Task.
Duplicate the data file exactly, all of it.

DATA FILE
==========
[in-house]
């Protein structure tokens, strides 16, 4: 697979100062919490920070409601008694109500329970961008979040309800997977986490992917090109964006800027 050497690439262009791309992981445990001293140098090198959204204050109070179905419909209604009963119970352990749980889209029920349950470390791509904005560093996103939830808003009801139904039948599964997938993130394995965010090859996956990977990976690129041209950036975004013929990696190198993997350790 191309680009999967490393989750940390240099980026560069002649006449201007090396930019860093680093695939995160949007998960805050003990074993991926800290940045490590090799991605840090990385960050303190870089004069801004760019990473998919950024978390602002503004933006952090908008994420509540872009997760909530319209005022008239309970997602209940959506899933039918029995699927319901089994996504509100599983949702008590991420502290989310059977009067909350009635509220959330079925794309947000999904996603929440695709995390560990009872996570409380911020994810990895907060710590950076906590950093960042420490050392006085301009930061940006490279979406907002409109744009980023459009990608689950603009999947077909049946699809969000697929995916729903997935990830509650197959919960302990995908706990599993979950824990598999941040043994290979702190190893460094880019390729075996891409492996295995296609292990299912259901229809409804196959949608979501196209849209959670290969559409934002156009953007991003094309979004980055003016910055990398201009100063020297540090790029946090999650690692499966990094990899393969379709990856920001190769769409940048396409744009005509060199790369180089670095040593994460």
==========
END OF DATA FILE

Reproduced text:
[in-house]
């Protein structure tokens, strides 16, 4: 697979100062919490920070409601008694109500329970961008979040309800997977986490992917090109964006800027 050497690439262009791309992981445990001293140098090198959204204050109070179905419909209604009963119970352990749980889209029920349950470390791509904005560093996103939830808003009801139904039948599964997938993130394995965010090859996956990977990976690129041209950036975004013929990696190198993997350790 191309680009999967490393989750940390240099980026560069002649006449201007090396930019860093680093695939995160949007998960805050003990074993991926800290940045490590090799991605840090990385960050303190870089004069801004760019990473998919950024978390602002503004933006952090908008994420509540872009997760909530319209005022008239309970997602209940959506899933039918029995699927319901089994996504509100599983949702008590991420502290989310059977009067909350009635509220959330079925794309947000999904996603929440695709995390560990009872996570409380911020994810990895907060710590950076906590950093960042420490050392006085301009930061940006490279979406907002409109744009980023459009990608689950603009999947077909049946699809969000697929995916729903997935990830509650197959919960302990995908706990599993979950824990598999941040043994290979702190190893460094880019390729075996891409492996295995296609292990299912259901229809409804196959949608979501196209849209959670290969559409934002156009953007991003094309979004980055003016910055990398201009100063020297540090790029946090999650690692499966990094990899393969379709990856920001190769769409940048396409744009005509060199790369180089670095040593994460």